Temporal variation in Q and/or K affect the rate of resistance evolution by causing large numbers of insects generated in one generation to be crowded into small areas of remaining non-Bt habitat in the next generation. This crowding will have little effect on rare resistant insects in Bt fields, because most susceptible larvae will be killed by Bt toxins, thereby reducing densities and density-dependent mortality. However, larvae within refuges, most of which are susceptible, will suffer higher density-dependent mortality, resulting in higher survival of resistant larvae in Bt crops relative to the rest of the populations, and consequently more rapid resistance evolution.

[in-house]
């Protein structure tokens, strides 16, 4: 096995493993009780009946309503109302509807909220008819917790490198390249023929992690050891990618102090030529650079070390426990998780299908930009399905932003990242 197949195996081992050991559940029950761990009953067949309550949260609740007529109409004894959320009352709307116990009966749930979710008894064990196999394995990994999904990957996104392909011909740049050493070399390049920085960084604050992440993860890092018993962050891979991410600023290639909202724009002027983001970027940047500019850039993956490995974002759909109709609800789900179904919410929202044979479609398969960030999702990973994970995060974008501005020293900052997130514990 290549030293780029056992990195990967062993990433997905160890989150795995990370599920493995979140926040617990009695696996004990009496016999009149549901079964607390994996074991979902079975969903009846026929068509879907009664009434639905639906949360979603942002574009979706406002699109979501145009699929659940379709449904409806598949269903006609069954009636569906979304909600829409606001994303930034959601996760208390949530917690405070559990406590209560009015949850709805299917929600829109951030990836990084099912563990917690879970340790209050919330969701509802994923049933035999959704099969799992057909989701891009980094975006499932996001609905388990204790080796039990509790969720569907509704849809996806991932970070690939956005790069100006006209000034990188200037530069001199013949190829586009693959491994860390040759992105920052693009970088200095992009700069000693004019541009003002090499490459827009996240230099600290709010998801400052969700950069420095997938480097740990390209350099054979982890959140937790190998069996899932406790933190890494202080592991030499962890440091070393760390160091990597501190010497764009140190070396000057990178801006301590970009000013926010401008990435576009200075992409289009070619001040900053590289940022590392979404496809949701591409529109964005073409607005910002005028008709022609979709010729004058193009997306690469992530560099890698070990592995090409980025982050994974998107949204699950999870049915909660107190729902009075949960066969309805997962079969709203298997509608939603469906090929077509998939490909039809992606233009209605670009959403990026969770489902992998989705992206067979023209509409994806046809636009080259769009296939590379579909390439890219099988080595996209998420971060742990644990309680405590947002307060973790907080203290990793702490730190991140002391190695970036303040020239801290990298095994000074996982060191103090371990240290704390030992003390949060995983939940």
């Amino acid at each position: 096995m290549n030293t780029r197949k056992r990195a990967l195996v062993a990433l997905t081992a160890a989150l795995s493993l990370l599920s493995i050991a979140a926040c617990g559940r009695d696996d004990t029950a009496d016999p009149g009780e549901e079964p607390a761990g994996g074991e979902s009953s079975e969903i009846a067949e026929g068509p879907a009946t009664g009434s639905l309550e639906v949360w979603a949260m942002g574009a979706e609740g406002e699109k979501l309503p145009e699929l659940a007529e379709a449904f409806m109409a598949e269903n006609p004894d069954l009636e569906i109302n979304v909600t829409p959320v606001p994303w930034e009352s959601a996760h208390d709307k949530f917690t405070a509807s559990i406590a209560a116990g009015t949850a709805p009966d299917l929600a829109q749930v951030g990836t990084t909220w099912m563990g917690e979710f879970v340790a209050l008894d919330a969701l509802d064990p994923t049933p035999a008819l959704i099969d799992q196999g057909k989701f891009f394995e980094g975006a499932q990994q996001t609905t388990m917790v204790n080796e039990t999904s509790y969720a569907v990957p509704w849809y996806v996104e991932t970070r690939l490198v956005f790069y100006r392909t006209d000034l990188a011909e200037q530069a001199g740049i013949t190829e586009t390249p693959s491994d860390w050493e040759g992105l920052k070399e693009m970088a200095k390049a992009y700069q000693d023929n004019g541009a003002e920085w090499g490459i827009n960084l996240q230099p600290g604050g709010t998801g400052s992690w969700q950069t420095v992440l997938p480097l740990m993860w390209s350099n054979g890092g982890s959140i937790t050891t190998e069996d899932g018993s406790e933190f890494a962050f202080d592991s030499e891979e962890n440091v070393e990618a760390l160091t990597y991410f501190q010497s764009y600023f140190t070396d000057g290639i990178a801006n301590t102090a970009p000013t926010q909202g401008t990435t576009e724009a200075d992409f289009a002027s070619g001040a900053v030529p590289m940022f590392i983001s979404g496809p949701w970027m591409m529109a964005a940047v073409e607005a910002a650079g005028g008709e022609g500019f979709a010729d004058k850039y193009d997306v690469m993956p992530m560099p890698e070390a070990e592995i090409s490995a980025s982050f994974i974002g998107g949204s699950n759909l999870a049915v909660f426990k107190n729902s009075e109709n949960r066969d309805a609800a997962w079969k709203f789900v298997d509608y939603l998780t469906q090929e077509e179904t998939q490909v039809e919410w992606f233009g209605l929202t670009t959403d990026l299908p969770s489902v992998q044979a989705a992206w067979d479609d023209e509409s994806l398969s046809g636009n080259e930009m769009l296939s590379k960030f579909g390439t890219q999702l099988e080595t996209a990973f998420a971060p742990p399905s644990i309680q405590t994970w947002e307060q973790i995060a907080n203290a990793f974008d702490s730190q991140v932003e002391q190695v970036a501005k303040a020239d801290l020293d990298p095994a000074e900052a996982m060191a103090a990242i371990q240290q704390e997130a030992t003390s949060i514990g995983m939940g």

We investigated the role of larval density dependence by comparing three models. In model L (larval density) females deposit all of their eggs, and therefore larval density dependence is the only form of density dependence in the population. In model L, variation in Q or K alone can speed resistance evolution, and when they vary in synchrony, the time to resistance evolution can speed up greatly. In model A (adult oviposition limitation) females deposit their eggs in proportion to the availability of breeding habitat; thus, if K drops from 1 to 0.25, fecundity drops by 75%. In contrast to larval mortality in refuges, this density dependence acts uniformly across the entire population, and because it is the same for resistant and susceptible genotypes, it has no direct effect on resistance evolution. Because female pests (including Helicoverpa) targeted by Bt crops are able to locate suitable breeding habitat, model A represents an unlikely extreme, although models L and A likely bracket reality. In model A, variation in Q has the same effect as in model L, because it does not change the proportion of breeding habitat. However, the effect of variation in K in model A slows resistance evolution because on average it reduces the fecundity of females, which reduces the difference in densities between Bt crops and non-Bt refuges. In model I that has no larval density dependence, variation in Q and K have no effect.